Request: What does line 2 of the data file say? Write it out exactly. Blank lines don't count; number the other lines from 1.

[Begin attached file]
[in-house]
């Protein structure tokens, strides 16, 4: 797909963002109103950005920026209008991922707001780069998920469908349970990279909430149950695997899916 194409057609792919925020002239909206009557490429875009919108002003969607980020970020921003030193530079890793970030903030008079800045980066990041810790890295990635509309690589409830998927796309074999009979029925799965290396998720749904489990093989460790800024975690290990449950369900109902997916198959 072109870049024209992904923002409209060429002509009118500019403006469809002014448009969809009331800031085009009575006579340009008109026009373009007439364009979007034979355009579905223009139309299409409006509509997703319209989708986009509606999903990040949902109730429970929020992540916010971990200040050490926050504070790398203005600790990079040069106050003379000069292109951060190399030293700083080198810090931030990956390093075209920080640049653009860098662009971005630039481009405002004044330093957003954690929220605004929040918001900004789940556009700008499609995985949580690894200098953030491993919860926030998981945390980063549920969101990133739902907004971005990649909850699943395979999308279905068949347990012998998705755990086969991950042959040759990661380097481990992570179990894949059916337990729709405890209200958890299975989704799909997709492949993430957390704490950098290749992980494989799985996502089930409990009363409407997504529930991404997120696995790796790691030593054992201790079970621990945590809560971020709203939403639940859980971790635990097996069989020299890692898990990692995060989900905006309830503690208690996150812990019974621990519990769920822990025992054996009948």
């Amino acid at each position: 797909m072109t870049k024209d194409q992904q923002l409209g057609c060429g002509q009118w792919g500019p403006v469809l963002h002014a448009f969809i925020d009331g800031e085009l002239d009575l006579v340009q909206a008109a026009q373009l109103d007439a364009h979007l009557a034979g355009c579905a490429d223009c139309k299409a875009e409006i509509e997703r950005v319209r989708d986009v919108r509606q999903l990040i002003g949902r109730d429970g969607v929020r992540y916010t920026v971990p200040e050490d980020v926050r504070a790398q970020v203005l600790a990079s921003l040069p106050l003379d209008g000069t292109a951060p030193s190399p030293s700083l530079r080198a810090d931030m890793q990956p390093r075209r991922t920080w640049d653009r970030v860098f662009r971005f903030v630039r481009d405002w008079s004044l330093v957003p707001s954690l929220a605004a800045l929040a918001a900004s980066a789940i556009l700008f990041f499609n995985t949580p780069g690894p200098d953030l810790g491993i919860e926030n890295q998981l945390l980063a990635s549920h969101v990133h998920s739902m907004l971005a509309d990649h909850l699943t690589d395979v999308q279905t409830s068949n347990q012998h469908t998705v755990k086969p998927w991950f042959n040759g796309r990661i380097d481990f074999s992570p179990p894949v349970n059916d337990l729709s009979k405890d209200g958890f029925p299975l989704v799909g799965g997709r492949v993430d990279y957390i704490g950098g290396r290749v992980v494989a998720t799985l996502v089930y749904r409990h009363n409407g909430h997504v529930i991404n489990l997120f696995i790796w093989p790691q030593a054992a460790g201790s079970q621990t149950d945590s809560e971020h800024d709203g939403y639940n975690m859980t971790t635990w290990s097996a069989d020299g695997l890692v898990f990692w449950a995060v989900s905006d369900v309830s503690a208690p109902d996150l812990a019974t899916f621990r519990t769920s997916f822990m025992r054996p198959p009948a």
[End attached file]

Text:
């Protein structure tokens, strides 16, 4: 797909963002109103950005920026209008991922707001780069998920469908349970990279909430149950695997899916 194409057609792919925020002239909206009557490429875009919108002003969607980020970020921003030193530079890793970030903030008079800045980066990041810790890295990635509309690589409830998927796309074999009979029925799965290396998720749904489990093989460790800024975690290990449950369900109902997916198959 072109870049024209992904923002409209060429002509009118500019403006469809002014448009969809009331800031085009009575006579340009008109026009373009007439364009979007034979355009579905223009139309299409409006509509997703319209989708986009509606999903990040949902109730429970929020992540916010971990200040050490926050504070790398203005600790990079040069106050003379000069292109951060190399030293700083080198810090931030990956390093075209920080640049653009860098662009971005630039481009405002004044330093957003954690929220605004929040918001900004789940556009700008499609995985949580690894200098953030491993919860926030998981945390980063549920969101990133739902907004971005990649909850699943395979999308279905068949347990012998998705755990086969991950042959040759990661380097481990992570179990894949059916337990729709405890209200958890299975989704799909997709492949993430957390704490950098290749992980494989799985996502089930409990009363409407997504529930991404997120696995790796790691030593054992201790079970621990945590809560971020709203939403639940859980971790635990097996069989020299890692898990990692995060989900905006309830503690208690996150812990019974621990519990769920822990025992054996009948």